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Expert advice in fundraising for young entrepreneurs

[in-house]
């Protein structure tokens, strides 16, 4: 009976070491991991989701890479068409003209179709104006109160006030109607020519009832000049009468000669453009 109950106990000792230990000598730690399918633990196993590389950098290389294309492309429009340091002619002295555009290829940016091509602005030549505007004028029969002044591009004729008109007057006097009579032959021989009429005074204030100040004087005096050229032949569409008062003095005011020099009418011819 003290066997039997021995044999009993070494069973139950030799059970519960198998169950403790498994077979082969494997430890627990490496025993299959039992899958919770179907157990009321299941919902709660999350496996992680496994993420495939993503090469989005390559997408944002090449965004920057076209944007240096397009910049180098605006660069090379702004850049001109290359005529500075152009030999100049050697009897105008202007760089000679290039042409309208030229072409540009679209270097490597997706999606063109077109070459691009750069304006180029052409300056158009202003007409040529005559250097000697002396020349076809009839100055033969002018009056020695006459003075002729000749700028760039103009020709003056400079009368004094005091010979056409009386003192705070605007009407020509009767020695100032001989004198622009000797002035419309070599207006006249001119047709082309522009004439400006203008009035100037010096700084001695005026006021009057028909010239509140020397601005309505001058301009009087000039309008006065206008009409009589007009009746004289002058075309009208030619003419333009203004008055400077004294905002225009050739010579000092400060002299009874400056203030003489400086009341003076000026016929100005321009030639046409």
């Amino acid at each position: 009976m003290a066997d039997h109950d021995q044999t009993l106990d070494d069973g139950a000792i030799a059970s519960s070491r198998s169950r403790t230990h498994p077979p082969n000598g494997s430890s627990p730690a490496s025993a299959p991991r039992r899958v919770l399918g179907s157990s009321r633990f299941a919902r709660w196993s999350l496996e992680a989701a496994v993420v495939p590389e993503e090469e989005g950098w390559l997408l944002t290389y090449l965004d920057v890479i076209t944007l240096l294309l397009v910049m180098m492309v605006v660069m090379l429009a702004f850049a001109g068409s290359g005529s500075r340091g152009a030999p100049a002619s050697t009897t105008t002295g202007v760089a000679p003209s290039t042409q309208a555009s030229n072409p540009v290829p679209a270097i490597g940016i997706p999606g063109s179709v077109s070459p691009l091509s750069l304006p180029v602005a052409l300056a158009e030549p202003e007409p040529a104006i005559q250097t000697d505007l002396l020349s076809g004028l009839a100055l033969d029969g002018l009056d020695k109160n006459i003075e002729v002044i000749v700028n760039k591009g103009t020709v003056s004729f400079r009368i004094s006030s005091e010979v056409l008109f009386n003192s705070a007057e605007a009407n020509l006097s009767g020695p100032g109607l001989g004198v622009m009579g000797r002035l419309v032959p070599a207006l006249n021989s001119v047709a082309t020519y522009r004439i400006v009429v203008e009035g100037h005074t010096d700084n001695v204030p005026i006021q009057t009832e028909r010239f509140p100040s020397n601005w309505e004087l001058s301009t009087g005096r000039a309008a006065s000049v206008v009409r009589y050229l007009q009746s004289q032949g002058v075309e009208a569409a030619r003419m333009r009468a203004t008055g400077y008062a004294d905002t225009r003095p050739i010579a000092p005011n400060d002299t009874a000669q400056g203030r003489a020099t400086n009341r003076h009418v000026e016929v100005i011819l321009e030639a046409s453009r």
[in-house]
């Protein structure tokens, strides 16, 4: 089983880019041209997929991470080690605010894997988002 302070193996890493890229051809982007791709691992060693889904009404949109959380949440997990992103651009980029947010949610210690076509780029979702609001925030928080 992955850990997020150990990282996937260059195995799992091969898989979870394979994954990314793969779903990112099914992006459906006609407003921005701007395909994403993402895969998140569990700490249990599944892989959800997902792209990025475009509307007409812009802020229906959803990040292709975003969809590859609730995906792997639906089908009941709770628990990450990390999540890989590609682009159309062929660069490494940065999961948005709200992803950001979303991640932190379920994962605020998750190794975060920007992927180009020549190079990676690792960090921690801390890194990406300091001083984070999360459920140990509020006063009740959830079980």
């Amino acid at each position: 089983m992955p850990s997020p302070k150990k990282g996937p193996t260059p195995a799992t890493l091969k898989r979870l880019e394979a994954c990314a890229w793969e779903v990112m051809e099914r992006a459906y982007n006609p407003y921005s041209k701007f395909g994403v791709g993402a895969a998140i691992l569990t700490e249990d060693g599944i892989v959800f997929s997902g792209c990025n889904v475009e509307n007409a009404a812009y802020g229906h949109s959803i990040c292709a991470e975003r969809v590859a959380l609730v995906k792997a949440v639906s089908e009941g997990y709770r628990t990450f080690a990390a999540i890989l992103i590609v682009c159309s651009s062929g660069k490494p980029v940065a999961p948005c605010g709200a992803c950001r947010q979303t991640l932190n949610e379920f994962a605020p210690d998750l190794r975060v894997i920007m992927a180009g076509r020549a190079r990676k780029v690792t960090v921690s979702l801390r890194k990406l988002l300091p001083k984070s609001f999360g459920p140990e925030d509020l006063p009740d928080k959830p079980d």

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By Senuri De Silva The inability to attract funding unfortunately holds back many ambitious innovators according to top officials in the field of IT startup companies. In an attempt to remedy this situation, Sri Lanka Association for Software and Service Companies (SLASSCOM) hosted a thought leadership forum with guest speaker, SLASSCOM Advisory Board Member, Raomal Perera, who shared his personal experiences in a presentation titled ‘An Effective Fundraising Journey’ last Thursday. Perera, who is a veteran of the field, drew stories from his experiences, not only of success but also of failure to provide an honest discussion of what may be in store for aspiring entrepreneurs.   "It’s a question of believing that we can do it. One of the things in common between Sri Lanka and Ireland is that they generally don’t like to sing their own praise or have the confidence to believe that they can create something big Often people say it’s about the technology or the team and all sorts of other things but very rarely do they say it’s about you. When someone is coming to invest, remember that they’re investing in you. You are the person they are looking at and saying, ‘can we trust this person, does this person have the passion to make it happen?’ and only then do they think, ‘is this a good idea?’ It’s easier to get money when you have money. Don’t be afraid to have more money than you need because it’s easier to negotiate your terms. And don’t wait till you run out of money to raise more money People think that entrepreneurs are risk takers but really they are the people who know how to minimise risks – SLASSCOM Advisory Board Member Raomal Perera" Having lived in Ireland for most of his life, now teaching as a professor of entrepreneurship and working closely with the Irish Government in IT related ventures, it was clear that Perera is still closely connected to his Sri Lankan roots and very passionate about developing industry. He pointed out that the Irish and Sri Lankan attitude towards their innovations were similar, in that, there is a sense of modesty when promoting ideas that can be conveyed to investors as a lack of confidence. He stated: “It’s a question of believing that we can do it. One of the things in common between Sri Lanka and Ireland is that they generally don’t like to sing their own praise or have the confidence to believe that they can create something big.” It’s all in the attitude He then went on to point out that the attitude is different in countries like America where there is a lot of confidence that an idea may be the ‘next big thing’. This is important because even though the idea behind the startup is important, confidence is the less obvious and yet even more important criteria that investors tend to look for. “Often people say it’s about the technology or the team and all sorts of other things but very rarely do they say it’s about you. When someone is coming to invest, remember that they’re investing in you. You are the person they are looking at and saying, ‘can we trust this person, does this person have the passion to make it happen?’ and only then do they think, ‘is this a good idea?’” Building connections According to him, it is also important to start building connections even before the company is ready to invite investors into the company. He spoke of how he constantly worked to remain relevant rather than to make a seasonal attempts at building his network. He said, “One of the things that I learned was that my colour was a huge advantage and I would go to a room and people would recognise me. Very quickly people thought I was a ‘somebody’ because they were seeing me everywhere. We created the impression that this was a company that was really going to go places.” Also when it comes to second of third round of raising funds, he gave advice on timing saying, “It’s easier to get money when you have money. Don’t be afraid to have more money than you need because it’s easier to negotiate your terms. And don’t wait till you run out of money to raise more money.” Also when making an exit, entrepreneurs should be ready to act quickly and have all the paper work ready if a suitable offer is made for the company. Perera pointed out that too many opportunities for a profitable exit are lost by entrepreneurs because of inaction or delay in the paperwork. “Acting quickly is also important. When there’s money on the table just take it.” The session was followed by a question and answer time when the audience was given an opportunity to pick the expert’s brain on more specific issues that they may have encountered. During this time, Perera also commented on the risk that many people may associate with entrepreneurs saying: “People think that entrepreneurs are risk takers but really they are the people who know how to minimise risks.” Crowd funding He also added his thoughts on how SLASSCOM in collaboration with the Government may support future startups by providing funding through crowd funding. Crowd funding is an emerging method of funding for start ups, and has created many successful ventures in the western world (such as the Kickstarter campaign for the ‘Pebble’). It also provides excellent validation for the company and gets the public excited about the product. As he advices: “I think something SLASSCOM should look at is the area of crowd funding, and also get the Government involved in funding startups through such platforms. I’m working closely with the Irish Government that uses this method. If Sri Lanka has such crowd funding platforms, the Government can start promoting such funding.” Pix by Upul Abayasekara

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